The Effects of Dietary Restriction on Insulin-Like Growth Factor (IGF)-I and II, and IGF-Binding Proteins in Chickens (44162A)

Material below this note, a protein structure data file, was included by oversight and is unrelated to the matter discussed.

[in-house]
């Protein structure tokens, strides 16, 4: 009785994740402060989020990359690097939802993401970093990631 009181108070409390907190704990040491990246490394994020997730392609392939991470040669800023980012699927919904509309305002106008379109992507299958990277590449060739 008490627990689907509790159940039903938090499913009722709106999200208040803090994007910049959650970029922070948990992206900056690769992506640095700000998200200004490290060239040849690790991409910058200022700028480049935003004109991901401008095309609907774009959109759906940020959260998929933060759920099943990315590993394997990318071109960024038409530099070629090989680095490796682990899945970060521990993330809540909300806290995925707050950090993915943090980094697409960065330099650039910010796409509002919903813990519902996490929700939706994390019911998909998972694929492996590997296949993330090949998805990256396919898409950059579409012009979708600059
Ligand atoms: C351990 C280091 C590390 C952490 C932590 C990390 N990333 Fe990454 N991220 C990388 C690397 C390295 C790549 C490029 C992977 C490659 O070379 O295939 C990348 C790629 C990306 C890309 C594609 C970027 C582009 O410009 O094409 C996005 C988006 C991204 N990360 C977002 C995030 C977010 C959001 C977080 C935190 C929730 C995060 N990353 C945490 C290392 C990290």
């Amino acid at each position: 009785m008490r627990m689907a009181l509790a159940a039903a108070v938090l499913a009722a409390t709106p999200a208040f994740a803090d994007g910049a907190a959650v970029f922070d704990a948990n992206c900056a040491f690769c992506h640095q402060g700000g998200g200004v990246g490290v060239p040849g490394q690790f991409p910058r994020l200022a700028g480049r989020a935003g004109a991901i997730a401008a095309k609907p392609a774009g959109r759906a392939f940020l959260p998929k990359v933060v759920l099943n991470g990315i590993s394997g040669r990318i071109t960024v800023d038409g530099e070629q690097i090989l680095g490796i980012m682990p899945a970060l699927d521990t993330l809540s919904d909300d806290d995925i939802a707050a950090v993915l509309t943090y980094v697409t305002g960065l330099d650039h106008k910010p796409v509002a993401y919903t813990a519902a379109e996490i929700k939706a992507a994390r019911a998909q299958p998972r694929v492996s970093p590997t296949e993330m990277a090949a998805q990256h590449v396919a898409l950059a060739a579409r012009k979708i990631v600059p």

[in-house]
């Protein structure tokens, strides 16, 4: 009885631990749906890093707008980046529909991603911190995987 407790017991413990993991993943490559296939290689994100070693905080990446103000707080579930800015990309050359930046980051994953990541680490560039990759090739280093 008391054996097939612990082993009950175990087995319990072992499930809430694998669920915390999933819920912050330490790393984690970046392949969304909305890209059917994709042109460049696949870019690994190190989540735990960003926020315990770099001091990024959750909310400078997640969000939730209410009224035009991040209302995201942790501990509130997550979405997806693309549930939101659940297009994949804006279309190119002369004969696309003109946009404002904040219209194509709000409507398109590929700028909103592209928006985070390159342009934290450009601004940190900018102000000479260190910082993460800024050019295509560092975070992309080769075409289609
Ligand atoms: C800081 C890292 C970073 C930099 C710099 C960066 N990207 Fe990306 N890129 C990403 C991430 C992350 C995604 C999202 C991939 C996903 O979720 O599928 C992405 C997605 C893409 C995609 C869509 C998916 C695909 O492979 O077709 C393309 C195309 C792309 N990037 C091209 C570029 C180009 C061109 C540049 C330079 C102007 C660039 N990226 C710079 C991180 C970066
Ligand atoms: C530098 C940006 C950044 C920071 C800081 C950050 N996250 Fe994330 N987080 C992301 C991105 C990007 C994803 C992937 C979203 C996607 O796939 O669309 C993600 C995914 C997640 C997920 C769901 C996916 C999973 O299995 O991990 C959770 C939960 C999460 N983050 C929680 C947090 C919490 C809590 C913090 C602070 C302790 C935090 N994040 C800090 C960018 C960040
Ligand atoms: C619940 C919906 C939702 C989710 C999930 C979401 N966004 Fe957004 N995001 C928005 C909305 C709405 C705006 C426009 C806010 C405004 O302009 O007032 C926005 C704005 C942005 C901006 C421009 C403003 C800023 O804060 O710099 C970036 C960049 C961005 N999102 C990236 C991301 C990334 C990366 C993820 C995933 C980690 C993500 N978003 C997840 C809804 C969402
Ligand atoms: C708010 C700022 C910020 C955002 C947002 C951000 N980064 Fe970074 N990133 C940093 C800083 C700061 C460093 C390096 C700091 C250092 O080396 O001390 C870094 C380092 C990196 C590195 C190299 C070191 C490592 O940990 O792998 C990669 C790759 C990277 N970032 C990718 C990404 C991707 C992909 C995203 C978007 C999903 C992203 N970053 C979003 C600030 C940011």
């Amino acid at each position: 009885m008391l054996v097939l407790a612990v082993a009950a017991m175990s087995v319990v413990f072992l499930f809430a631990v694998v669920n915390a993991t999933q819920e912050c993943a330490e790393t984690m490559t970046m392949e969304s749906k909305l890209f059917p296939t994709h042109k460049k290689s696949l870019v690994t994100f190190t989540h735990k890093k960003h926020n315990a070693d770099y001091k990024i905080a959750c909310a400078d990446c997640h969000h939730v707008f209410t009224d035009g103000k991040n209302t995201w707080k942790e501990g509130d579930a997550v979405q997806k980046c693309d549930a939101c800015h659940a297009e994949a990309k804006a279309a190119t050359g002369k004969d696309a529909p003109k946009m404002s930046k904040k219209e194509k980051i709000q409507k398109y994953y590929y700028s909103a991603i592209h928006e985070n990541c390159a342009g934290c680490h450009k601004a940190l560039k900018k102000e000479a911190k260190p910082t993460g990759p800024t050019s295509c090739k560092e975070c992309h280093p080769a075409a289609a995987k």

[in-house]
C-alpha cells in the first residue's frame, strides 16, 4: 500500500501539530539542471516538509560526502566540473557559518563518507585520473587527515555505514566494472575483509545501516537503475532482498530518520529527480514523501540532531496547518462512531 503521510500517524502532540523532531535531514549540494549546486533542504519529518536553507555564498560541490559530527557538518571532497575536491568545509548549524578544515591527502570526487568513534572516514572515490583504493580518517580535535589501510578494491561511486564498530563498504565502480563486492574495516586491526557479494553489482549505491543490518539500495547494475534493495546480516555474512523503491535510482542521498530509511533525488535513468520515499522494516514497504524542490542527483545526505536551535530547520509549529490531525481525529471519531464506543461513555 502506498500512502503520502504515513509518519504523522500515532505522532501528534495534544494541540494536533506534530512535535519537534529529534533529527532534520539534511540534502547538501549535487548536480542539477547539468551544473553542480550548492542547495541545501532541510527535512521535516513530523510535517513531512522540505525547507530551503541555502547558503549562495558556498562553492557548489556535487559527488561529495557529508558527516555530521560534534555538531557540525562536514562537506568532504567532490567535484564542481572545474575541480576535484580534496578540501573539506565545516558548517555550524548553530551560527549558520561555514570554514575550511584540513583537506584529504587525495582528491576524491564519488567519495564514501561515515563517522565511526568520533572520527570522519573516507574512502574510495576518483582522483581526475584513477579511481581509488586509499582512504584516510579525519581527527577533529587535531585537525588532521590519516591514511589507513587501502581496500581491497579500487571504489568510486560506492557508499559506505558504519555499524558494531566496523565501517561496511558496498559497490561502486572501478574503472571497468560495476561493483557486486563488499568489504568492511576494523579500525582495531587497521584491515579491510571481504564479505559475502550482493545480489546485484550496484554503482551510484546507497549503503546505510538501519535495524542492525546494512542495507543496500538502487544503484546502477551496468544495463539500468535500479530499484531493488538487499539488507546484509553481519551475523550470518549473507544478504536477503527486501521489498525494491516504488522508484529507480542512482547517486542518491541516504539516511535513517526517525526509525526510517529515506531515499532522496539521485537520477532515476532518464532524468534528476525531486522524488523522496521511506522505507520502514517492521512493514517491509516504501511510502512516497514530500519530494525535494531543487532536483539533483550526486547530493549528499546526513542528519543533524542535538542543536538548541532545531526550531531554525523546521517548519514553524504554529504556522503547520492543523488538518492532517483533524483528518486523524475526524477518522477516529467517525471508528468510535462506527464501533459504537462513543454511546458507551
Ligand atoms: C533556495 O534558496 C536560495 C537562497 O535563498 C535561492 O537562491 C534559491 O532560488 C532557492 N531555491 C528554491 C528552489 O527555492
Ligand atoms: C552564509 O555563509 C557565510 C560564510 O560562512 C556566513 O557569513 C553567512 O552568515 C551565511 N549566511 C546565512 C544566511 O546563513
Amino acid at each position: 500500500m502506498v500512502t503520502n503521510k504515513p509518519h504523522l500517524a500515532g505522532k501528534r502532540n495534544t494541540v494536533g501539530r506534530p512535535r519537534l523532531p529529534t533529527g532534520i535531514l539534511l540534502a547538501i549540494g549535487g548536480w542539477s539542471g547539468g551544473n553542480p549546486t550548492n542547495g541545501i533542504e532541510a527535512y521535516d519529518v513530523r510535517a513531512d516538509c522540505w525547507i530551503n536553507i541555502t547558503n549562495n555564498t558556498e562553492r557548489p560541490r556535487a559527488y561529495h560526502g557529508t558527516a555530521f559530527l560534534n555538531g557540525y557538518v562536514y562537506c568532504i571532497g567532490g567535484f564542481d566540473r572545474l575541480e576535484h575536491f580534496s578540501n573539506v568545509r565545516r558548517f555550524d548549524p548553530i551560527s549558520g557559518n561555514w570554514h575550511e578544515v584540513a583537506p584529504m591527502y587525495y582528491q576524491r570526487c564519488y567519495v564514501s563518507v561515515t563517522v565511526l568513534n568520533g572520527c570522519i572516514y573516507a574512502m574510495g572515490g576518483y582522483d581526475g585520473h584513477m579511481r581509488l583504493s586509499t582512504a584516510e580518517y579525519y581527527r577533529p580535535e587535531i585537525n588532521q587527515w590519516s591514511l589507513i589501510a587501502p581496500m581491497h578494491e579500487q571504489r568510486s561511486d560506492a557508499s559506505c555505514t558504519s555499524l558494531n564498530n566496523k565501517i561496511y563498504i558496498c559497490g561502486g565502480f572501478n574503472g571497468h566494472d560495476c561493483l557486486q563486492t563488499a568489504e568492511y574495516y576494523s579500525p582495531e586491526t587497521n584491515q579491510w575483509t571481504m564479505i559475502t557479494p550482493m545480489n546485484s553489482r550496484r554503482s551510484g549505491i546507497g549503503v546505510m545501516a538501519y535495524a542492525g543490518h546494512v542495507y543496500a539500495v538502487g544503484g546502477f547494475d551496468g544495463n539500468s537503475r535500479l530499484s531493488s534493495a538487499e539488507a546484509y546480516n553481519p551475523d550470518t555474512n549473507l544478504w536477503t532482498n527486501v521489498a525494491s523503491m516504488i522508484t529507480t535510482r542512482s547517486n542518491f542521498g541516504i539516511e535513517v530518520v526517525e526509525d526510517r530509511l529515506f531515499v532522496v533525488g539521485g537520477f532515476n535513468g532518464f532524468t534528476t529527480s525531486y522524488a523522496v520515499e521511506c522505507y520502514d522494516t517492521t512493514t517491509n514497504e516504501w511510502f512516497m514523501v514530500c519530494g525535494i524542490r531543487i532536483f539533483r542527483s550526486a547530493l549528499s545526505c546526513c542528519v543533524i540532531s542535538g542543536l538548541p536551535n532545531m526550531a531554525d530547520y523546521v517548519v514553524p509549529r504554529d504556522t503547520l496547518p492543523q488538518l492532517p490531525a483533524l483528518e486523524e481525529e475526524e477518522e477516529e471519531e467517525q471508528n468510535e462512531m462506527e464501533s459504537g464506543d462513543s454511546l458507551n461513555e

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Abstract.The effect of feed (energy/protein) restriction on circulating concentrations of insulin-like growth factor (IGF)-I and II, and IGF-binding proteins (IGFBPs) was examined in young (4-week-old) chickens. Increasing levels of feed restriction caused progressive growth retardation, as evidenced by decreased body-weight gain and reduced bone growth. Plasma concentrations of both IGF-I and IGF-II were decreased, and the degree of reduction in the plasma concentrations of these growth factors appeared to be related to the magnitude of feed restriction. A tendency for greater decreases in these growth factors appeared to be associated with greater feed restriction at the majority of time points evaluated. However, nutritional restriction had a greater effect on plasma concentrations of IGF-I than on those of IGF-II. The reductions in plasma concentrations of IGF-I were observed earlier in the experiment and at a lower degree of nutritional deprivation than for plasma concentrations of IGF-II, possibly suggesting greater sensitivity of IGF-I plasma concentrations to feed restriction. Three IGFBPs with molecular weights of 30, 36, and 40 kDa were detected by radioligand assay following separation by SDS-electrophoresis. The 30-kDa IGFBP was most affected by feed restriction with binding activity of this IGFBP increased by 2 days of feed restriction irrespective of the degree of feed deprivation. The binding activity of the 36-kDa IGFBP was increased, albeit transiently, on the second day of feed restriction. Nutritional restriction had no discernible effect on the binding activity of the 40-kDa IGFBP. Increases in the binding activity of the 30-kDa IGFBP appeared to correspond with the observed decreases in IGF-I plasma concentrations. This suggests decreased bioavailability of IGF-I, and possibly IGF-II, attributed to the formation of a complex between IGF-I and the 30-kDa IGFBP during feed restriction. The initial increase in binding activity of the 36-kDa IGFBP may suggest that this binding protein also plays a role in the regulation and availability of circulating concentrations of IGF-I and IGF-II. Although the binding activity of the 40-kDa IGFBP was unaffected by feed restriction, we can not exclude its importance in the regulation of IGF-I. The substantial binding activity of the 40-kDa IGFBP observed in this experiment suggests that it is one of the major chicken IGFBPs, and that its role in IGF-I regulation warrants further study.

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